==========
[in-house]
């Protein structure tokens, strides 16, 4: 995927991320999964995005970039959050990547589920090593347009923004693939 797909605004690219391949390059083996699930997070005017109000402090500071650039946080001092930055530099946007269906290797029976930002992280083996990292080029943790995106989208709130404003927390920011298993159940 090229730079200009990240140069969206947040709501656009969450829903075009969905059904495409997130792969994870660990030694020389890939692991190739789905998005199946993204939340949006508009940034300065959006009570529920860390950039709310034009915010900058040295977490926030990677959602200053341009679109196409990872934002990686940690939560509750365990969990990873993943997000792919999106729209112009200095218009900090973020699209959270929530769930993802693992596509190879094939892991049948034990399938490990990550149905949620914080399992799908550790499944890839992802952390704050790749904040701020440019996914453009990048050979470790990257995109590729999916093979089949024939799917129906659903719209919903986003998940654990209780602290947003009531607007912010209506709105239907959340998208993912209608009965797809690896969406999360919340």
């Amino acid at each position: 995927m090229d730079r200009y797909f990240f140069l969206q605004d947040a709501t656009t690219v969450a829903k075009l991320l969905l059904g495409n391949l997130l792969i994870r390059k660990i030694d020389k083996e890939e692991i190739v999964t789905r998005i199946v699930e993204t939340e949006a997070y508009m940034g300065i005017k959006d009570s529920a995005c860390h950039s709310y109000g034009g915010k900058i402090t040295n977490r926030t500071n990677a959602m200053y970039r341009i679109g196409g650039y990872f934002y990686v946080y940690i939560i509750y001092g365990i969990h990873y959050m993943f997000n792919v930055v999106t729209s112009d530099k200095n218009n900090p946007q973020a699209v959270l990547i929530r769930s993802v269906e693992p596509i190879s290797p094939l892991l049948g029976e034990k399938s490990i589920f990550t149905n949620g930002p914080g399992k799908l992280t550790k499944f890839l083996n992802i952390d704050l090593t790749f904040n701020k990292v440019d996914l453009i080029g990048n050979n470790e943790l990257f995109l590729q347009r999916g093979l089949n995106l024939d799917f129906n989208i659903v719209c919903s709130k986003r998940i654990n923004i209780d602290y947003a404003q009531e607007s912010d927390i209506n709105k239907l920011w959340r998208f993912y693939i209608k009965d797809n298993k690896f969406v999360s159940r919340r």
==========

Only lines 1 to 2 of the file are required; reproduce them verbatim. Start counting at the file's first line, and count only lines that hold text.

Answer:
[in-house]
């Protein structure tokens, strides 16, 4: 995927991320999964995005970039959050990547589920090593347009923004693939 797909605004690219391949390059083996699930997070005017109000402090500071650039946080001092930055530099946007269906290797029976930002992280083996990292080029943790995106989208709130404003927390920011298993159940 090229730079200009990240140069969206947040709501656009969450829903075009969905059904495409997130792969994870660990030694020389890939692991190739789905998005199946993204939340949006508009940034300065959006009570529920860390950039709310034009915010900058040295977490926030990677959602200053341009679109196409990872934002990686940690939560509750365990969990990873993943997000792919999106729209112009200095218009900090973020699209959270929530769930993802693992596509190879094939892991049948034990399938490990990550149905949620914080399992799908550790499944890839992802952390704050790749904040701020440019996914453009990048050979470790990257995109590729999916093979089949024939799917129906659903719209919903986003998940654990209780602290947003009531607007912010209506709105239907959340998208993912209608009965797809690896969406999360919340």